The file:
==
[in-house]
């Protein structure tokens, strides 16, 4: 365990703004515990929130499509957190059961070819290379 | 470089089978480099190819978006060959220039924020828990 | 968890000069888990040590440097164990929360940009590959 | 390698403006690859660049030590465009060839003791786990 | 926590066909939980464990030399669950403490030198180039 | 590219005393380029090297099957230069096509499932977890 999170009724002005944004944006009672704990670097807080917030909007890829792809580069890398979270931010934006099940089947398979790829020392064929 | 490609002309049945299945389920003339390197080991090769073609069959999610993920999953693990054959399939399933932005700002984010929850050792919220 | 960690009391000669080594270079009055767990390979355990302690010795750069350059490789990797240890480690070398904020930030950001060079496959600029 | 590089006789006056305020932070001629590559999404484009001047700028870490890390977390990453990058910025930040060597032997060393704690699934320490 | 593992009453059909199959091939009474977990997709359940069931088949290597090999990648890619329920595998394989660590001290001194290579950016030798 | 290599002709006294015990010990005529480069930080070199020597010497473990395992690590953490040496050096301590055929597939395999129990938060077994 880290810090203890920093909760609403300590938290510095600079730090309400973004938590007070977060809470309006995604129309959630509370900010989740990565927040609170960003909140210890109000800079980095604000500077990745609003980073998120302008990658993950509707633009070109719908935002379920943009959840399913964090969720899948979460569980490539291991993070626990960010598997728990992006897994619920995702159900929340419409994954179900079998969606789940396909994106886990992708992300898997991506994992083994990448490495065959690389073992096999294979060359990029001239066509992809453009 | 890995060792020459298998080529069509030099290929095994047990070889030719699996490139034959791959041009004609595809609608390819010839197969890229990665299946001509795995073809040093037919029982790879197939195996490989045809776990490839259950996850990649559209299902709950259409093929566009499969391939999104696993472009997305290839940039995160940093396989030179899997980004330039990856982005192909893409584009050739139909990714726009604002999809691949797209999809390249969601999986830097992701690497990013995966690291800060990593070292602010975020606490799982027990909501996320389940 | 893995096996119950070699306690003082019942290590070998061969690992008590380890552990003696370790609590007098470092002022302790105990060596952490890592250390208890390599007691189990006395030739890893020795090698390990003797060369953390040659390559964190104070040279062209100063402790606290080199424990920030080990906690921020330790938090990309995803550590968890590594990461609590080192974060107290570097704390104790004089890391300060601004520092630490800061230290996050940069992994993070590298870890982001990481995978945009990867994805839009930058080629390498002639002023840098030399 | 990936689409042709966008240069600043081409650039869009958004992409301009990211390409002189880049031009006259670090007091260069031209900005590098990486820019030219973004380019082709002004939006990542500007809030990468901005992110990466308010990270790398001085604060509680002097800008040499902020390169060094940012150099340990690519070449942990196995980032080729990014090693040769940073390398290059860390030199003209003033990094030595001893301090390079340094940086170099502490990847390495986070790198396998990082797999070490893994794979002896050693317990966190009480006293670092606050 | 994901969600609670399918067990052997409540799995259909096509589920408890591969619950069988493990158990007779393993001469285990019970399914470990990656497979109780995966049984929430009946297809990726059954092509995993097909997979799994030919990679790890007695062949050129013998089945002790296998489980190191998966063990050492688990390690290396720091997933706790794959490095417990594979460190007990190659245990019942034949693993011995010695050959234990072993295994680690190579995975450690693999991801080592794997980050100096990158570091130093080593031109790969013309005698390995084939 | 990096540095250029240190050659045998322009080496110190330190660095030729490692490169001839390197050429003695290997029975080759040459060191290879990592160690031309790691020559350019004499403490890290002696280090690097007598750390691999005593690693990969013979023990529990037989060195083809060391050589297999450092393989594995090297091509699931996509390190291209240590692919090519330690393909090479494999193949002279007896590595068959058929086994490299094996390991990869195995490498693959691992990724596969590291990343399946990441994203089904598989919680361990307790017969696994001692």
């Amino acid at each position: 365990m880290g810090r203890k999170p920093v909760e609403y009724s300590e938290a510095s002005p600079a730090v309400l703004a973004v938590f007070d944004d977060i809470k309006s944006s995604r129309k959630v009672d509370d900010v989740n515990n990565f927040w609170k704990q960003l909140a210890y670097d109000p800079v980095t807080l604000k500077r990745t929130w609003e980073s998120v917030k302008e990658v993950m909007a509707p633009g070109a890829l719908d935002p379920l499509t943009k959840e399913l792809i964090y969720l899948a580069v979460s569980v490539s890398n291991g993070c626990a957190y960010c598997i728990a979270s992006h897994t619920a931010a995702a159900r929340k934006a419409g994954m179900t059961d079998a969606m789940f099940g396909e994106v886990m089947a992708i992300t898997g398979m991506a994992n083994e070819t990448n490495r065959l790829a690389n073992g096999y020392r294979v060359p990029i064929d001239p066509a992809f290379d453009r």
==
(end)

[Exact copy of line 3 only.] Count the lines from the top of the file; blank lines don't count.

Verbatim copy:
């Amino acid at each position: 365990m880290g810090r203890k999170p920093v909760e609403y009724s300590e938290a510095s002005p600079a730090v309400l703004a973004v938590f007070d944004d977060i809470k309006s944006s995604r129309k959630v009672d509370d900010v989740n515990n990565f927040w609170k704990q960003l909140a210890y670097d109000p800079v980095t807080l604000k500077r990745t929130w609003e980073s998120v917030k302008e990658v993950m909007a509707p633009g070109a890829l719908d935002p379920l499509t943009k959840e399913l792809i964090y969720l899948a580069v979460s569980v490539s890398n291991g993070c626990a957190y960010c598997i728990a979270s992006h897994t619920a931010a995702a159900r929340k934006a419409g994954m179900t059961d079998a969606m789940f099940g396909e994106v886990m089947a992708i992300t898997g398979m991506a994992n083994e070819t990448n490495r065959l790829a690389n073992g096999y020392r294979v060359p990029i064929d001239p066509a992809f290379d453009r």